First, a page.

Before the advent of GPS we naturally gave directions using landmarks. “Straight through the village, up the hill and left just after the Red Lion”. But satnav has changed all that for the motorist and in many ways technology also changes the way we run. Kilometers are marked by a discrete beep on the wrist and pace information is always there to check.
But this weakens our natural connection with the landscape through which we run.
In trail races we more naturally use features and landmarks to measure our passage. Hard won mountain summits in classics such as The Three Peaks and The Old County Tops mark our progress. In the tamer landscape of the Surrey Hills the excellent G3 winter cross-country series sees two brutal climbs to the ancient hill top church of St Martha-on-the-Hill.
(The summit plateau of Helvellyn heralds the first peak in the Old County Tops. Photo: David Scard)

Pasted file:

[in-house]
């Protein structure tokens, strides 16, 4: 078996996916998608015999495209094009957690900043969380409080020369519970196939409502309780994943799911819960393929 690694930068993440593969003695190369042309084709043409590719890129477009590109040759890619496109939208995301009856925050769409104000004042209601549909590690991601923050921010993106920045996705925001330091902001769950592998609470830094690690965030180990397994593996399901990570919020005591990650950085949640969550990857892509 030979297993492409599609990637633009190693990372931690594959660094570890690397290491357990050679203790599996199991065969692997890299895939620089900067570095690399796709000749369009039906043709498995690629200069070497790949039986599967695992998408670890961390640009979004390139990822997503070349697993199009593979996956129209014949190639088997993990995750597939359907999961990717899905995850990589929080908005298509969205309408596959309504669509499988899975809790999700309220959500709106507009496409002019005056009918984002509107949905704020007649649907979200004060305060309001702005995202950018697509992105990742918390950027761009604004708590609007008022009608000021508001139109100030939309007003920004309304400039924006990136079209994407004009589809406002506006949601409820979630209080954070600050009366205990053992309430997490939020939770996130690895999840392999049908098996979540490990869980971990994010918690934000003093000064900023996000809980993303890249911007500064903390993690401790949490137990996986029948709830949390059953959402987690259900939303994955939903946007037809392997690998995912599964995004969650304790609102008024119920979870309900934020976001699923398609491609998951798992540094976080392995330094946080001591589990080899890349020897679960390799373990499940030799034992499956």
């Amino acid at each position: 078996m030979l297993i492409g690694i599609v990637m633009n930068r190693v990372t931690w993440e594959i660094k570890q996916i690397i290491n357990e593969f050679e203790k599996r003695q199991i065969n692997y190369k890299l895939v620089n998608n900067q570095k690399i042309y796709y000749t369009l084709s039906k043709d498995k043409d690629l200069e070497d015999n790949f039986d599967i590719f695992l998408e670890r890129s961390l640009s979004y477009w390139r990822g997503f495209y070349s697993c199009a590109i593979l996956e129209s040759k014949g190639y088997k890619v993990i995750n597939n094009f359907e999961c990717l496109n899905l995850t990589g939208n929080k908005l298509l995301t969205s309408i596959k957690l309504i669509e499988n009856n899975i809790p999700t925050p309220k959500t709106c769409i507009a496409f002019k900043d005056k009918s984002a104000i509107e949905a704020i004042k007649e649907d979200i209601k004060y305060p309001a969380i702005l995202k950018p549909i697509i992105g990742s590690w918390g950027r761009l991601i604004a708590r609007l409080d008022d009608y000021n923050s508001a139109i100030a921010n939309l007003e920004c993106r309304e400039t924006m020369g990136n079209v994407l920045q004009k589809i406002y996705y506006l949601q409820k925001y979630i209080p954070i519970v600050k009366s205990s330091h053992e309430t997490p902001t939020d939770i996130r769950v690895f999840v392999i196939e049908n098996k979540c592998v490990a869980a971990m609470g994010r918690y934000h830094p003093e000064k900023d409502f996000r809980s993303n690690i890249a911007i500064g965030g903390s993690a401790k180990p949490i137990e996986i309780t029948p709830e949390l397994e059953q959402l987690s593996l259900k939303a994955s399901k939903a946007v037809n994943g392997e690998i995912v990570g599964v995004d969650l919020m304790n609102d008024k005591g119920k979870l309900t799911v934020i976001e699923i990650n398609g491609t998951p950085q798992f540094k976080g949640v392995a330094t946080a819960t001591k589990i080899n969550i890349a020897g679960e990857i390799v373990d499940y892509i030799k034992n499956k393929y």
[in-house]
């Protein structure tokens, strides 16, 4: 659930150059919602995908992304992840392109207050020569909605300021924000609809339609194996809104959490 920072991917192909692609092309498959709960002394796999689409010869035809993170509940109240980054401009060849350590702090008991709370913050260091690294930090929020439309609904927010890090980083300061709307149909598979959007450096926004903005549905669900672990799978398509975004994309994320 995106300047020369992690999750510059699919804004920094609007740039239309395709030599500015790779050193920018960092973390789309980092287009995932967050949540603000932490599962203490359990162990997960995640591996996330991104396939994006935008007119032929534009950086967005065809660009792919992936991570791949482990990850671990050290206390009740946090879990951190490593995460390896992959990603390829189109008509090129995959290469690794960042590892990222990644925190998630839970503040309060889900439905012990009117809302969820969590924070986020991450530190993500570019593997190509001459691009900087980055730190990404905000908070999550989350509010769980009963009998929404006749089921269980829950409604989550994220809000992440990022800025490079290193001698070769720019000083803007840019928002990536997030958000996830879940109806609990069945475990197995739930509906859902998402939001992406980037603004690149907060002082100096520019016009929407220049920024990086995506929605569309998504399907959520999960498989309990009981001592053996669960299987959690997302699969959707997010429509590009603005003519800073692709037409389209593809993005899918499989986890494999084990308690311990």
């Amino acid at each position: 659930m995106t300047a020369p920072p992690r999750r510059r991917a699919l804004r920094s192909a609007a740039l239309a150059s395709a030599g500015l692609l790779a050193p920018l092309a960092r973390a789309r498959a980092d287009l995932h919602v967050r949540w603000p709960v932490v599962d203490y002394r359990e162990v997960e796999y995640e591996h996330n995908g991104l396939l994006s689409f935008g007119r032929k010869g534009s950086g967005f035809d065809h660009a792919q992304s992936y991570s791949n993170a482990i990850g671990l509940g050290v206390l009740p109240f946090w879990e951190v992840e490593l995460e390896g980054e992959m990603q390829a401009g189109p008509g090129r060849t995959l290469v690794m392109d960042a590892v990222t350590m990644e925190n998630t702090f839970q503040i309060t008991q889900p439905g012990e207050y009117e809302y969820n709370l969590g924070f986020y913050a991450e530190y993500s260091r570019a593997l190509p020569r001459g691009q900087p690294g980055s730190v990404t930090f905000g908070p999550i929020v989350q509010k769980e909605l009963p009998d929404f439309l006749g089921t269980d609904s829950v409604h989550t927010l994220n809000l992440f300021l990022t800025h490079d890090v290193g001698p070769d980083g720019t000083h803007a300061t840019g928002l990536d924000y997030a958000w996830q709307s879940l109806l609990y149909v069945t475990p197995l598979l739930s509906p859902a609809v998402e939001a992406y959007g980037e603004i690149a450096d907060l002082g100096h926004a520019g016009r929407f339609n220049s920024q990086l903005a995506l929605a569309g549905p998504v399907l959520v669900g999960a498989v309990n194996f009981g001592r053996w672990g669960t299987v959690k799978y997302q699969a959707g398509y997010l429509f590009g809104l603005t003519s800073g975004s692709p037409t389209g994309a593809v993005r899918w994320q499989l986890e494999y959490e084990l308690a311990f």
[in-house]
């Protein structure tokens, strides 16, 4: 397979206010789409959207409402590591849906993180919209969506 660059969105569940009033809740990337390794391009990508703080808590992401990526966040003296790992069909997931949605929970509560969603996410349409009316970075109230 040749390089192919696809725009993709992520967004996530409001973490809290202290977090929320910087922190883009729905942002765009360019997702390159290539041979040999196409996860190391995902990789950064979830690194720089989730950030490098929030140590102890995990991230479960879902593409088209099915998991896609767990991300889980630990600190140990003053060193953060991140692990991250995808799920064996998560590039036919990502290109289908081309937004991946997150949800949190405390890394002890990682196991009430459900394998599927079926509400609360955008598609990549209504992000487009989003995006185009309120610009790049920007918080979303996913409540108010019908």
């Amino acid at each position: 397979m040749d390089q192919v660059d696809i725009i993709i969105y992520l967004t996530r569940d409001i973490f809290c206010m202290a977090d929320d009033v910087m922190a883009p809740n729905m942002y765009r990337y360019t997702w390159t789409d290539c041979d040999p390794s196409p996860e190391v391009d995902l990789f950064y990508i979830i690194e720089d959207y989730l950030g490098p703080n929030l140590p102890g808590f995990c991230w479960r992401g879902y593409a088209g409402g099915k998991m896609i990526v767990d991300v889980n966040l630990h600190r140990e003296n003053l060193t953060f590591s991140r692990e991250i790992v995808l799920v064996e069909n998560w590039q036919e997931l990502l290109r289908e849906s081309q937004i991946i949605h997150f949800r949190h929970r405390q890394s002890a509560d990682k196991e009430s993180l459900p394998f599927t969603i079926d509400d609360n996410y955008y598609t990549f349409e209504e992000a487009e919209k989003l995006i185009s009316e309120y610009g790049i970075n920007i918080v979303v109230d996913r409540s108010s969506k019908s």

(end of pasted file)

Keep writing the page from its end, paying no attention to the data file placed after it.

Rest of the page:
Even big city races can be more than just the sum of the mile markers. The New York Marathon has so much character because it passes through the five city boroughs. The Bronx is way more than 26.2 miles from Midtown Manhattan in feel.
Training runs are also much more satisfying when defined by their natural topography. Some of our staple routes include The Six Ponds, The Seven Hills, The Two Bridge and the Out-To-The-Gate Easy, Back Hard. Focusing less on distance and pace really frees you up to run in the moment and just enjoy the landscape we pass through. More and more running literature now taps into this spirit. For armchair reads after a long off road run Christopher McDougal’s “Born to Run” is now an established classic. Or published last year Boff Whally’s “Run Wild” is a rousing call to swap tarmac for trail. I would add my voice to theirs and urge everyone to ditch the gadgets and try to get off road, at least occasionally.
So it’s down to the canal, over the hump back bridge and onto the footpath…